Michael Schmitt, Email him, a Professor at Simon Fraser University on Canada's west coast, has done a psychological study that shows that Christmas displays harm the "emotional well-being" of non-celebrators, and make them "feel like they don't belong."
The article is Identity moderates the effects of Christmas displays on mood, self-esteem, and inclusion by Michael T. Schmitt, Kelly Davies , Mandy Hung and Stephen C. Wright, Journal of Experimental Social Psychology, November 2010, and the press release is Christmas displays have emotional consequences December 17, 2010. It says
Christmas displays can undermine the psychological well-being of people who do not celebrate the holiday, according to a new Simon Fraser University study.
"This research demonstrates that the pervasive presence of Christmas displays in December makes people who do not celebrate Christmas feel like they don't belong, and it harms their emotional well-being, " said SFU associate psychology professor Michael Schmitt.
The study was conducted by Schmitt, SFU psychology professor Stephen Wright, and SFU grads Kelly Davies and Mandy Hung. Their research was published in the Journal of Experimental Social Psychology in an article called, "Identity moderates the effects of Christmas displays on mood, self-esteem, and inclusion. "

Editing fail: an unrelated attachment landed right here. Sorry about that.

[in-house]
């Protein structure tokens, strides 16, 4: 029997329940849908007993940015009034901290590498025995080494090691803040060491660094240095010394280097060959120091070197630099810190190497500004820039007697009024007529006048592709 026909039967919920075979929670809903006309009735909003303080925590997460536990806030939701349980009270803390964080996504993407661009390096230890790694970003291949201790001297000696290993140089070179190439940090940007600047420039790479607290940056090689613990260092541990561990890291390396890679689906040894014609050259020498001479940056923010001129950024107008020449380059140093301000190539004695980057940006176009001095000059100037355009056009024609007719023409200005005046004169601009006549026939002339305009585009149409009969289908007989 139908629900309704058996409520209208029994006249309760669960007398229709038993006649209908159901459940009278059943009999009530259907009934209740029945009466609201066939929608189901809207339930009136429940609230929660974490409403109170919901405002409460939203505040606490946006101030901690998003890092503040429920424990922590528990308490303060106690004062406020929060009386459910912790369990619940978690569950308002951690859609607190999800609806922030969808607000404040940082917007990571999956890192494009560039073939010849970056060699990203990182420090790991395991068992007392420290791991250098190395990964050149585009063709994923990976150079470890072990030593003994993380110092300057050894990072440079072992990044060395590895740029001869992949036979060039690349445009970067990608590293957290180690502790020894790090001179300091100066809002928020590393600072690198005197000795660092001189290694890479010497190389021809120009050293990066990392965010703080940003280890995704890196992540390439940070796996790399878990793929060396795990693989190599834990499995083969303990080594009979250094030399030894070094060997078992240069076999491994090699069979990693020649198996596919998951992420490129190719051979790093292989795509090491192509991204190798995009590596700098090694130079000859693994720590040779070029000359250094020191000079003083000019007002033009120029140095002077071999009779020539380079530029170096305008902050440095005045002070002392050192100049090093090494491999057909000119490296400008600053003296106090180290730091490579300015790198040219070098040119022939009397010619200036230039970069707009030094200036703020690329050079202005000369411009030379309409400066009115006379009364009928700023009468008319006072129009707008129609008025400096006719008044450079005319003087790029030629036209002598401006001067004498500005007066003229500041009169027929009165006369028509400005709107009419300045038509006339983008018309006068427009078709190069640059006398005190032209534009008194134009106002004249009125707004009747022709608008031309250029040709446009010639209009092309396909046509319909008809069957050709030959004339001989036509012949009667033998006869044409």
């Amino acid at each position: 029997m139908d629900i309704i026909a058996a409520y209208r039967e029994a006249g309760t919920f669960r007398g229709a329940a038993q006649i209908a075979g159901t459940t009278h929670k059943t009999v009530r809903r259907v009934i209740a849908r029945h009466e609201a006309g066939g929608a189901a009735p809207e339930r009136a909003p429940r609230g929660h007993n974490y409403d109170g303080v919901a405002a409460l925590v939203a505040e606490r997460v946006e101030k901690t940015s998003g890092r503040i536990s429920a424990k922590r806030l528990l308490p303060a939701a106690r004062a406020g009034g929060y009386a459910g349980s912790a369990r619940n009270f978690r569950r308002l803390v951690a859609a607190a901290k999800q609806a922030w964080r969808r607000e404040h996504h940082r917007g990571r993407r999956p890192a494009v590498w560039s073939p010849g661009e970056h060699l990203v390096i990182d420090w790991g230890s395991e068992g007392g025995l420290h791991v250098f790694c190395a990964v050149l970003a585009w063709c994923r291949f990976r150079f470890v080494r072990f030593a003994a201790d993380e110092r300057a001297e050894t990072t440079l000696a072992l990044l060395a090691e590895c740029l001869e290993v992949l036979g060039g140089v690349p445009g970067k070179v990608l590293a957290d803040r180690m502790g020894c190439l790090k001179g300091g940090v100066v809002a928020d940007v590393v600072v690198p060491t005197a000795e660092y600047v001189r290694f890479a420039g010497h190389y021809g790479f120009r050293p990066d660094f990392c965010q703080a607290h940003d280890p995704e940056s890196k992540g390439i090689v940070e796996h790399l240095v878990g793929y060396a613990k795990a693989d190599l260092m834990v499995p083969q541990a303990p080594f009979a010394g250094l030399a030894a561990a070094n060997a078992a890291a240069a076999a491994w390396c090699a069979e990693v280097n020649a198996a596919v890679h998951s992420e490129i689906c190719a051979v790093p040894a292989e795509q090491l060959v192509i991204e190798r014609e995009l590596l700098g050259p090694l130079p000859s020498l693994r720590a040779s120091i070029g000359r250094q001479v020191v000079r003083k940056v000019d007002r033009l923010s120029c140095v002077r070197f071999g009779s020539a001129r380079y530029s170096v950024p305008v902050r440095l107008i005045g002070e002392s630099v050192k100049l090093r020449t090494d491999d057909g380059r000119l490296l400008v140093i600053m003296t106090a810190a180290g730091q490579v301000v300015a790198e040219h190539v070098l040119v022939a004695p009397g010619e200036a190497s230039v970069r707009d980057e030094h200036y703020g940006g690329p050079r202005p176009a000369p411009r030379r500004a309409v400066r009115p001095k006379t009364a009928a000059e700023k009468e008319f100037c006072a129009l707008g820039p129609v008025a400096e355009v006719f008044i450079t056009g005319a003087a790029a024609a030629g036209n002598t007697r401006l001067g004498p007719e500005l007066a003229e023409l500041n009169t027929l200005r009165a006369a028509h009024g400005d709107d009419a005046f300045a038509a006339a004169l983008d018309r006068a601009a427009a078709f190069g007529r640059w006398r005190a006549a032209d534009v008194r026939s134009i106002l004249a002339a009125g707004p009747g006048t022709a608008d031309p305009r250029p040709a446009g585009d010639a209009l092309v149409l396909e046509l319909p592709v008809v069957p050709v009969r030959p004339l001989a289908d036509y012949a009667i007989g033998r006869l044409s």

Two experiments were conducted to examine the emotional consequences of being in the presence of a Christmas tree. SFU students were brought to a lab and randomly assigned to work in one of two rooms—one that had a 12-inch Christmas tree on a desk and one that didn't. The participants, who were not aware they were part of a study about the effects of Christmas trees, then completed a questionnaire about their mood.
As far as I'm concerned, the experiments proved, once again, that psychology students are mental. However, psych professors will continue to use them as subjects because, as the saying goes, "There are some things that a rat won't do."
You know what this reminds me of? The doll experiments used in Brown Vs. Board, about which Steve Sailer said
"The Supreme Court famously drew upon social science research in Brown v. Board of Education Granted, sociologist Kenneth B. Clark's experiments with dolls were primitive and turned out to be largely fallacious."
and in another blog item said
"As you may recall, the 1954 Brown v. Board of Education decision hinged in surprising proportion on an experiment done by sociologist Kenneth Clark in which black children tended to choose to play with (store-bought) white dolls over (home-made) black dolls, demonstrating (according to the Supreme Court's fearless interpretation) that segregated schools damaged black self-esteem."